Thoughts on My Little Planetoid

Last weekend I competed in Ludum Dare and created My Little Planetoid in 48 hours. Read on to find out what I thought afterwards (a post-mortem, if you will).

What went right

Genre/Setting
This is both a science-fiction and city-builder game. The combination itself is rather rare.

Building stuff
It just feels awesome. And I love the “Build now on moon”-gag, which I think is quite good game-design.

Timelapse
According to people this video is “intense”. It might be due to the orchestral music, but probably because my facial expressions during Ludum Dare alternates between “frown” and “manic laughter”.

Soundtrack
I composed this over the course of the 24 hours. The first idea of the music I had immediately after I decided on the idea, and it grew from there. It has been quite well received, with many people saying they like it and find it relaxing.

Also, the idea of a space-banjo is just awesome.

Graphics
Having empty space as background meant I was able to concentrate more on the 3d-models in the foreground. And while they could be improved a lot, you’ll notice there’s a lot of detail to be found.

Mood
The combination of the sombre soundtrack and the space-y visuals worked quite well, which people also remarked positively.

What went alright

Theme
This time I actually prepared. I made a list of ideas for every possible theme. Tiny World was the one where I didn’t have anything brilliant ready, so threw in an idea I already had before. After the announcement I developed more of them, but threw them out when I saw others made them first.

Scope in fiction
My Little Planetoid has a somewhat weird range of buildings. You start out with houses and farms, which could position this game anywhere in the past or future. Then you quickly advance to Science-Laboratories and advanced-space-stations. So while it is a progression through technology, I feel it could’ve been more focused.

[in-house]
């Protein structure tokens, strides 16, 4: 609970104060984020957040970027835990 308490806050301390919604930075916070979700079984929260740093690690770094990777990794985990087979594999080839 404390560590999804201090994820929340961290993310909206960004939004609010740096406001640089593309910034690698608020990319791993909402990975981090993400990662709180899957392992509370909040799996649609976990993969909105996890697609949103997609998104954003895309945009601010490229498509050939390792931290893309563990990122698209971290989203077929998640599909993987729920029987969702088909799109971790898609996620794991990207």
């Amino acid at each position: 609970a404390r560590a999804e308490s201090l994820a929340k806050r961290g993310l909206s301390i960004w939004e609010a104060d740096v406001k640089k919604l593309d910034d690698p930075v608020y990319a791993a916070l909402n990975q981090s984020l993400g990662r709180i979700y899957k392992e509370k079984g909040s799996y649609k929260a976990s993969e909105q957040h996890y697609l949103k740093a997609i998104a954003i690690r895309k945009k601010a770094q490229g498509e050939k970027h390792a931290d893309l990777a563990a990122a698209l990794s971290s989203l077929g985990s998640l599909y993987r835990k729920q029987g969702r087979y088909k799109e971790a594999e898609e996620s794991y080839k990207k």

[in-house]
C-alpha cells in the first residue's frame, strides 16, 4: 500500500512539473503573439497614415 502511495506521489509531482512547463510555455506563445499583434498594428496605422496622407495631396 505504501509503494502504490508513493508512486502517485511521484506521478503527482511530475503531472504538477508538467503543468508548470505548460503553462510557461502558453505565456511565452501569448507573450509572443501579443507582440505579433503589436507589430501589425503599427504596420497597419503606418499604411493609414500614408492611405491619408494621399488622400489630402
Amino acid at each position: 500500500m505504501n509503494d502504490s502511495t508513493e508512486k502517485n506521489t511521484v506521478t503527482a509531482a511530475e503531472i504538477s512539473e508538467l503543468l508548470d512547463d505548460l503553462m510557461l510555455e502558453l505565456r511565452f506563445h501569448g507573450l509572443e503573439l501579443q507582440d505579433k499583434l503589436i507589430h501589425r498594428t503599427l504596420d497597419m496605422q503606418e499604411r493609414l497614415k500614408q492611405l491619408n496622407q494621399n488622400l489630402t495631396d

Scope in design
In design-terms My Little Planetoid is huge.  It has more unique features/elements than any of my previous games. It has multiple complex 3d-models. It has a somewhat extensive GUI. And, most importantly, a huge web of each other influencing resources and variables.

I was even glad when something emergent happened, but there was lot of potential for bugs and unforeseen combinations. Which led to…

Balancing & bug-testing
I literally coded in something 10 minutes before the deadline. There was no time left for dedicated balancing and bug-hunting, only what I noticed during test-plays myself. The resource-balancing now kinda works, but it does feel off sometimes.

In the end the basic resources become abundant, so you aren’t really thinking about them any longer.

Textures
I used a basic pixelated diffuse-map on all things. Sadly there was no time to take care of UV-maps, but it doesn’t really show unless you really look.

What went wrong

Failure to realize how bloody huge this project is
This led to a (frankly mental) development-speed in the last hours, and the incomplete balancing.

All in all

This was an awesome and fun gamejam. My Little Planetoid is right now one of the most-played games, and people really enjoy it. The general consensus is that this could be huge if further developed. And so I will :P

Play | LD-page | Mini-Review (at 9:50) | Review

-Matthew

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